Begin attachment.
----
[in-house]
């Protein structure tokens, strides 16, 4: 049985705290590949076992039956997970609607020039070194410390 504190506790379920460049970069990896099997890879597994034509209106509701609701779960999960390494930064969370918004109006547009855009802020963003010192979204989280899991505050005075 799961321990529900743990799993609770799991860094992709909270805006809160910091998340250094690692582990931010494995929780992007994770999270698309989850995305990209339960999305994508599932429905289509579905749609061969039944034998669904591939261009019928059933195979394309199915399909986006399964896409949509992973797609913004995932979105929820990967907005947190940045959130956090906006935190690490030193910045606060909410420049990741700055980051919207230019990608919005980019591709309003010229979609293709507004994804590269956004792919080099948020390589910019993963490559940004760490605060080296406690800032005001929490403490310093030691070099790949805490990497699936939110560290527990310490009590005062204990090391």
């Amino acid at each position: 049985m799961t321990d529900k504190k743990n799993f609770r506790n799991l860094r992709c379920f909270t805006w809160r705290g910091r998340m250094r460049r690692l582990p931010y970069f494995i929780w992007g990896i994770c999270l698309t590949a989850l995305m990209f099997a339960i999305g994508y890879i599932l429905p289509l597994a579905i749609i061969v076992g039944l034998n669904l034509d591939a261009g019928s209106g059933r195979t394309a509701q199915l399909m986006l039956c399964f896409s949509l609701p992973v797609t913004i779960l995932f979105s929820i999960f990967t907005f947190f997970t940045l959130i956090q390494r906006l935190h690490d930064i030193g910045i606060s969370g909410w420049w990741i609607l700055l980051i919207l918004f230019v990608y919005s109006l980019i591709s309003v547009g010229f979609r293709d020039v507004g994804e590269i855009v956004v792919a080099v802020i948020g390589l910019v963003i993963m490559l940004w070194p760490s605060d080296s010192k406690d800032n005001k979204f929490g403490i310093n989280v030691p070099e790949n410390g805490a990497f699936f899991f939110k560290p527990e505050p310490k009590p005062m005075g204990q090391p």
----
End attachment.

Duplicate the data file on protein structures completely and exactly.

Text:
[in-house]
């Protein structure tokens, strides 16, 4: 049985705290590949076992039956997970609607020039070194410390 504190506790379920460049970069990896099997890879597994034509209106509701609701779960999960390494930064969370918004109006547009855009802020963003010192979204989280899991505050005075 799961321990529900743990799993609770799991860094992709909270805006809160910091998340250094690692582990931010494995929780992007994770999270698309989850995305990209339960999305994508599932429905289509579905749609061969039944034998669904591939261009019928059933195979394309199915399909986006399964896409949509992973797609913004995932979105929820990967907005947190940045959130956090906006935190690490030193910045606060909410420049990741700055980051919207230019990608919005980019591709309003010229979609293709507004994804590269956004792919080099948020390589910019993963490559940004760490605060080296406690800032005001929490403490310093030691070099790949805490990497699936939110560290527990310490009590005062204990090391």
């Amino acid at each position: 049985m799961t321990d529900k504190k743990n799993f609770r506790n799991l860094r992709c379920f909270t805006w809160r705290g910091r998340m250094r460049r690692l582990p931010y970069f494995i929780w992007g990896i994770c999270l698309t590949a989850l995305m990209f099997a339960i999305g994508y890879i599932l429905p289509l597994a579905i749609i061969v076992g039944l034998n669904l034509d591939a261009g019928s209106g059933r195979t394309a509701q199915l399909m986006l039956c399964f896409s949509l609701p992973v797609t913004i779960l995932f979105s929820i999960f990967t907005f947190f997970t940045l959130i956090q390494r906006l935190h690490d930064i030193g910045i606060s969370g909410w420049w990741i609607l700055l980051i919207l918004f230019v990608y919005s109006l980019i591709s309003v547009g010229f979609r293709d020039v507004g994804e590269i855009v956004v792919a080099v802020i948020g390589l910019v963003i993963m490559l940004w070194p760490s605060d080296s010192k406690d800032n005001k979204f929490g403490i310093n989280v030691p070099e790949n410390g805490a990497f699936f899991f939110k560290p527990e505050p310490k009590p005062m005075g204990q090391p």